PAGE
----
Argentina and Brazil tabled language that adds more specificity to the limitations and exceptions that may be offered to the new exclusive rights of broadcasters that the proposed Broadcast Treaty would require. But the proposal fails to follow the most recent best practices in international law by requiring exceptions, protecting fair use and safeguarding the digital environment.
Today, PIJIP released new research on the impact of copyright balance. The release was announced at the World Intellectual Property Organization Standing Committee on Copyright and Related Rights. The research finds that balanced copyright policies in other countries have had positive effects on net income, total sales, and value-added by foreign affiliates of U.S. firms. More generally, it finds that increases in PIJIP’s “openness score” are associated with higher revenues in the information sector, without harming traditional copyright-intensive industries.
This builds on previous research that has illustrated the benefits of fair use in the U.S., where fair use industries represent 16% of annual GDP and employ 18 million American workers. One study found that the U.S. would lose 425,000 jobs and $44 billion in GDP each year without strong safe harbors.
Tuesday, November 14, 13:00 Luncheon; 13:20 Panel Discussion
@World Intellectual Property Organization, Room A, AB Building
Sponsored by: The Brazilian Delegation to WIPO,
and the American University Washington College of Law Program on Information Justice and Intellectual Property
Background and Purpose
There is an increasing recognition in both domestic and international copyright reform debates that all creators and users in all countries benefit from copyright systems that are balanced with both author and user rights. A key balancing feature of modern copyright law is sufficient flexibility to accommodate the shifting technologies and practices of the digital age. This is particularly true in the field of education, where the evolution of digital technologies has made distribution of educational materials more cost effective, and raised concerns in some sectors about market erosion. This panel discussion will focus on the challenges and opportunities that digital technologies pose for copyright and educational materials distribution and what the best role for WIPO to play in the field might be.
By HU Yuanqiong – Advocates of access to medicines movement would not feel unfamiliar with the issue of patent evergreening on chemical medicines while monopoly could get prolonged through applying for multiple patents on small changes of the same medicine. The similar tricks have also been practiced on other medical products, such as vaccines. As a traditional public health intervention, vaccines have been costing more money in recent years when a couple of newer generation of products are exhausting governments’ budgets largely due to their monopoly situations. Recent researches have suggested that patent thicket and evergreening, among others, have played an instrumental role.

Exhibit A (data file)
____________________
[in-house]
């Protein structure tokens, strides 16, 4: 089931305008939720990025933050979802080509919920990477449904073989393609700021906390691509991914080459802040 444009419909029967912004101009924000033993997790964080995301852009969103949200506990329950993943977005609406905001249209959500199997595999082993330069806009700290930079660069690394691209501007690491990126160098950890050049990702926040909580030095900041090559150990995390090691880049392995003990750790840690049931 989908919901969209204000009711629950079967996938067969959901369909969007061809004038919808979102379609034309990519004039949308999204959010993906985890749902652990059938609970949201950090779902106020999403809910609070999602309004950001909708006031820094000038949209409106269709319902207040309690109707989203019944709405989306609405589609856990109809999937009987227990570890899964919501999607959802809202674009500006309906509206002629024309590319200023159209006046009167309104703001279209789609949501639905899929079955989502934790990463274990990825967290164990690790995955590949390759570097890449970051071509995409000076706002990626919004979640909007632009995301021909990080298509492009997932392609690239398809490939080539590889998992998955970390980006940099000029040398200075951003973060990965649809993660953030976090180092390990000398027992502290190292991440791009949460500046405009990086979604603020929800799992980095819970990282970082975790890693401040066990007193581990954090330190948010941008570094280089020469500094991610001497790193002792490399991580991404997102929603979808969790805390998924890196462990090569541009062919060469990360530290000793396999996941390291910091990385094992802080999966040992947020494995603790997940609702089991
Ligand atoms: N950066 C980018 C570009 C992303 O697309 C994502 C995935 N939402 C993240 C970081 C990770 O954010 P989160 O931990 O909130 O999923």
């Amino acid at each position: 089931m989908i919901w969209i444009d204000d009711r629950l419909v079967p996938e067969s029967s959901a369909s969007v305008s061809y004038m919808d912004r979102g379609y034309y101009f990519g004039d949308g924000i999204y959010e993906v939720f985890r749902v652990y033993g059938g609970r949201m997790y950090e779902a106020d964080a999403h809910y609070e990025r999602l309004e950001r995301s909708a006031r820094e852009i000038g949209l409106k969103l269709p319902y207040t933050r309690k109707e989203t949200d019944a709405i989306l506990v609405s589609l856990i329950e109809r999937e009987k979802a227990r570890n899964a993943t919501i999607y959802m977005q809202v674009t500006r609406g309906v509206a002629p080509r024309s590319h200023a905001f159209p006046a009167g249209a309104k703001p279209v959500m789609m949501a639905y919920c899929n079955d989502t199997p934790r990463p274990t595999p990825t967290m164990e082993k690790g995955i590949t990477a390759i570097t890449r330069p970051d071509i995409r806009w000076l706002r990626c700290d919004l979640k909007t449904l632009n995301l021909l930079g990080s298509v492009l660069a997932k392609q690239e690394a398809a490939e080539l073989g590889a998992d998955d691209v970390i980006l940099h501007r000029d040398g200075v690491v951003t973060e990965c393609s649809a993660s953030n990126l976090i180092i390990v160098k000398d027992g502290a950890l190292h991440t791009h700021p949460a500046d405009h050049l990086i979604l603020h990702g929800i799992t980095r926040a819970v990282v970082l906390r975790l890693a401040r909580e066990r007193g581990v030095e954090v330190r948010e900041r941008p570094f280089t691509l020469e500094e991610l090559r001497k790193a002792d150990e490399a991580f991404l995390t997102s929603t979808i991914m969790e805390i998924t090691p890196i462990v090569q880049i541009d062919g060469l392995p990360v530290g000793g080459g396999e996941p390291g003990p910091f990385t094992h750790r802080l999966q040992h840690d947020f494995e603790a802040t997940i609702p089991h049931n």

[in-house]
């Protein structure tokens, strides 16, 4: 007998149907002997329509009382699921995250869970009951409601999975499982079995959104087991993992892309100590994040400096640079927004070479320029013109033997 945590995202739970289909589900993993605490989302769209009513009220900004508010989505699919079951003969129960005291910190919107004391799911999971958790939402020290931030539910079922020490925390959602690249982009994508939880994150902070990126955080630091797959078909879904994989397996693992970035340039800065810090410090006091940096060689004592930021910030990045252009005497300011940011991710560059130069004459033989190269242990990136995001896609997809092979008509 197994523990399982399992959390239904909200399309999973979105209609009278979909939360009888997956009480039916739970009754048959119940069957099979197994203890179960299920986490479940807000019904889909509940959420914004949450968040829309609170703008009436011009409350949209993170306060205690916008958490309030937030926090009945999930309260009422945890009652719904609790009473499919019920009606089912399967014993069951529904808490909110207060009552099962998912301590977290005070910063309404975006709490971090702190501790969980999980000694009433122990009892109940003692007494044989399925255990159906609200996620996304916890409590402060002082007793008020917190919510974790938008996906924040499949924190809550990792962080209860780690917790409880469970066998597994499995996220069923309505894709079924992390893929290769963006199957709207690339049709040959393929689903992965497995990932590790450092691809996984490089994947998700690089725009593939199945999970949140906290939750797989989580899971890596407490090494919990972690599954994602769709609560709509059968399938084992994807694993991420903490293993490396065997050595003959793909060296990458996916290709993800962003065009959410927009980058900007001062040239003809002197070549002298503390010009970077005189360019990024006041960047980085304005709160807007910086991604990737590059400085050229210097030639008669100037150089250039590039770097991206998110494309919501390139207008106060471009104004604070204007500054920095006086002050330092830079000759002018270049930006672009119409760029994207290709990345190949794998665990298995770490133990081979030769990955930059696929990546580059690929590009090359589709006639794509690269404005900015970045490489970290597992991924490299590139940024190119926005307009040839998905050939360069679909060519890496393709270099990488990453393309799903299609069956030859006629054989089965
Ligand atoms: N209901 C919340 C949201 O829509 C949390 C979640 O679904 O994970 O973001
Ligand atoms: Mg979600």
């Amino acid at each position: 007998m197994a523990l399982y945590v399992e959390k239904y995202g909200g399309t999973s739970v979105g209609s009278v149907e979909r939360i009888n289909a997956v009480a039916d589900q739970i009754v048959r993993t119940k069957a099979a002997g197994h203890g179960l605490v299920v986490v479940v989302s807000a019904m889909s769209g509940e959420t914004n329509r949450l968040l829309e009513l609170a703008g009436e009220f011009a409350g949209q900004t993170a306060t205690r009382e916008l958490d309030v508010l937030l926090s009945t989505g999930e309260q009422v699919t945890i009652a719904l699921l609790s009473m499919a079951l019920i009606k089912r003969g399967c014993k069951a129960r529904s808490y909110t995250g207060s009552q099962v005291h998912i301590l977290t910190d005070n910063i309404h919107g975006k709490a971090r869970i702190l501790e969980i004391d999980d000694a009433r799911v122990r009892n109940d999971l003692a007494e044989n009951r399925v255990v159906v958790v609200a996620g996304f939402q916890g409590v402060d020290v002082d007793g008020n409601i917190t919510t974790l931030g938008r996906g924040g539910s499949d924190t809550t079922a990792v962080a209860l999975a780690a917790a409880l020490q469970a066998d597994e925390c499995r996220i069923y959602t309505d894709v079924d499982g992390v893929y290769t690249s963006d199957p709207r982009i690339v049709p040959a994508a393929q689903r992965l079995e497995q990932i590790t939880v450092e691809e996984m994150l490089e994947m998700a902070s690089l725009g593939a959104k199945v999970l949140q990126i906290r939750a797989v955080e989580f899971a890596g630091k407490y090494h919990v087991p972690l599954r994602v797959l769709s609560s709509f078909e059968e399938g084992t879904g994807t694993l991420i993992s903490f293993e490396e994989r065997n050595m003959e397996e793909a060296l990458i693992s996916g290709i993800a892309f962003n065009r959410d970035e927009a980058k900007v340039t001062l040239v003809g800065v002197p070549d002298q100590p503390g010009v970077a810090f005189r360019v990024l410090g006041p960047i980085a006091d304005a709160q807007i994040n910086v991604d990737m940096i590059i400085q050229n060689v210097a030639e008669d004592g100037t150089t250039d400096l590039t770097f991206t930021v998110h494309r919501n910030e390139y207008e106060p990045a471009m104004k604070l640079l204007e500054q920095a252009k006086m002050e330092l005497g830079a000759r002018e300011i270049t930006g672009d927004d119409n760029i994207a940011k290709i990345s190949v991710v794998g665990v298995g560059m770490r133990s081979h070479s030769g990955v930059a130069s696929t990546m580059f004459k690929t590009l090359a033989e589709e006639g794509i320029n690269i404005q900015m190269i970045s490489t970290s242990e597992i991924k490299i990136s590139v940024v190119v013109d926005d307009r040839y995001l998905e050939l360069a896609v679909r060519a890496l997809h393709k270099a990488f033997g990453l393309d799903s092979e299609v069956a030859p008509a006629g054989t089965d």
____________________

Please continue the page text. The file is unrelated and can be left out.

Abstract: With the adoption of the Marrakesh Treaty to Facilitate Access to Published Works for Persons who are Blind, Visually Impaired, or Otherwise Print Disabled in 2013, the international copyright community has shown its willingness to take further steps in the harmonization of limitations and exceptions in the field of copyright. However, the Marrakesh Treaty is only the tip of the iceberg. Its preparation and negotiation took place against the background of a much broader debate over the introduction of so-called “ceilings” in international copyright law: binding rules that set a maximum level of permissible protection. While the Marrakesh Treaty had success and became reality, the bigger project of regulating the ceilings of copyright protection in an international instrument is still pending.
[Desmond Oriakhogba, reposted from University of Cape Town IP Unit, Link] On 4 October 2017, Nigeria deposited during the 57th meeting of the WIPO general assembly in Geneva four ratification instruments concerning the WIPO Copyright Treaty (WCT) of 1996, the WIPO Performances and Phonograms Treaty (WPPT) of 1996; the WIPO Beijing Treaty on Audiovisual Performances of 2012 (Beijing Treaty); and the Marrakesh Treaty to Facilitate Access to Published Works for Persons Who Are Blind, Visually Impaired or Otherwise Print Disabled of 2013 (Marrakesh Treaty) with the WIPO. The ratification instruments were signed by the President of The Federal Republic of Nigeria (President Muhammadu Buhari) on 24 August 2017.